There are some helpful tips given by the researchers, however. Swearing in front of customers is a major no-no, and swearing at your boss or senior management is also apparently a bad idea, if you aren’t planning on getting fired any time soon.

I’ll give it a go.

“Scientology!”… Hmmm… “Creationism!”… getting warmer… “Holy test-tubes, Batman!”…

Maybe I need to get out of the lab and learn some proper swearing, before it starts to work…

Wednesday, 17 October 2007

Don't let the tabloids near science!

While looking for papers and articles for my huge review article on millimetre waves I came across an article written by the Sun newspaper. Now don't get the wrong impression, normally I wouldn't be caught glancing at someone else's copy over their shoulder on the train but the article caught my eye.

Mm-waves have applications in security imaging and have been tested in airports for looking for guns/knives etc, however the images they obtain don't exactly leave much to the imagination in terms of your shape under your clothes. Anyway, the Sun (a terrible British tabloid might I add) reported on this technology. Deeming it like x-ray glasses that showed your private bits. First of all, scientists aren't going round the UK ionising the British public, mm-waves are harmless. And secondly they aren't exactly glasses, it's a huge machine that is not portable. I just hate the way that the general public are getting wrong info through the media and now are paranoid about another thing that they need not be. Although the question of privacy is one that scientists are having to deal with.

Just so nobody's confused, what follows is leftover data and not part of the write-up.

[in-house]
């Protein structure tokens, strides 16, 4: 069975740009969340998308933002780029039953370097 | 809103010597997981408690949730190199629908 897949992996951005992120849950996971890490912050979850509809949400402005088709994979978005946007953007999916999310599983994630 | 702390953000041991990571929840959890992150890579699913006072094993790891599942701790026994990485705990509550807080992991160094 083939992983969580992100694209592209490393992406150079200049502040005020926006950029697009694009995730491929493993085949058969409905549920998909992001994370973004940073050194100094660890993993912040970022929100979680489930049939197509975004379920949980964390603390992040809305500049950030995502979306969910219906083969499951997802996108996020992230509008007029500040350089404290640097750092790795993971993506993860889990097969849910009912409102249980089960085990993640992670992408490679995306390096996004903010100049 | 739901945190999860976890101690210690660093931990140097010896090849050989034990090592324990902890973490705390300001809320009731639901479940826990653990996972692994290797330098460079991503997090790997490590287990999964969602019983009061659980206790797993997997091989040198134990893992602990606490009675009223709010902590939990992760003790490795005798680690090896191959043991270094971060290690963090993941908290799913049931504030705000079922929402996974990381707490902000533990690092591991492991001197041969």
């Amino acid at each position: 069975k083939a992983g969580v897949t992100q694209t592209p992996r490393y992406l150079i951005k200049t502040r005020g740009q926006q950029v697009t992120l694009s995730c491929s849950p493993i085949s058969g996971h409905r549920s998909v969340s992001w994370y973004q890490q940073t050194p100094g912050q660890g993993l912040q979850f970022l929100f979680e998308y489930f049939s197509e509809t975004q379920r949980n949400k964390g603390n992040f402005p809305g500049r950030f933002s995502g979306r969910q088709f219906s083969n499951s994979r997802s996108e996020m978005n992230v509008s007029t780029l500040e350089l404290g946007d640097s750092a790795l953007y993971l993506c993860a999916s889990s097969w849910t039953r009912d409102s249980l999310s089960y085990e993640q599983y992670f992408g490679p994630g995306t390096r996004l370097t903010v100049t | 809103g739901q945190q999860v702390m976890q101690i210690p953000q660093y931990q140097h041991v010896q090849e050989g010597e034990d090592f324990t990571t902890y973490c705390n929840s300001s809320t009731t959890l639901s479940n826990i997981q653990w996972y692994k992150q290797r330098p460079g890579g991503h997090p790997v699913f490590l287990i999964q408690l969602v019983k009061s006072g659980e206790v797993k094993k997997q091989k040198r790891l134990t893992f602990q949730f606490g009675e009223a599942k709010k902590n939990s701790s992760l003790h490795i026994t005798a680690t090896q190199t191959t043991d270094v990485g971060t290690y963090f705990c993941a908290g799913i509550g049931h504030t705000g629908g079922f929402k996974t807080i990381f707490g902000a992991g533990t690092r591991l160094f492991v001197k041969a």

Also in my research (ahem) I found another article by the Sun about Hugh Grant who was in St Andrews for the golf and photographed with lots of girls, erm, being attentive. In any case, they reported it as St Andrews, Edinburgh. WE ARE 80 MILES AWAY!!!!!!

(And now I am trying to find the article to link the Sun, the crafty buggers, have hidden it from me, but here is something similar and worse in a way as the images are obviously faked....)

Tuesday, 16 October 2007

Oh joy - what geekery!

I love it. Thanks to Solange Mateo Montalcini in Oxford for letting us know about 'Made with Molecules', a website that sells jewellery designed in the shape of molecules. You can get a dopamine necklace (see pic), some serotonin cufflinks, or - my personal favourite - neurotransmitter earrings. I feel I may be ascending to new heights of geekdom...

And actually, it reminds me a bit of the music made from molecules madness back in May. They should club together and form some sort of geek emporium based on molecular structures. Perhaps they could sell some of those cuddly ebola viruses as well.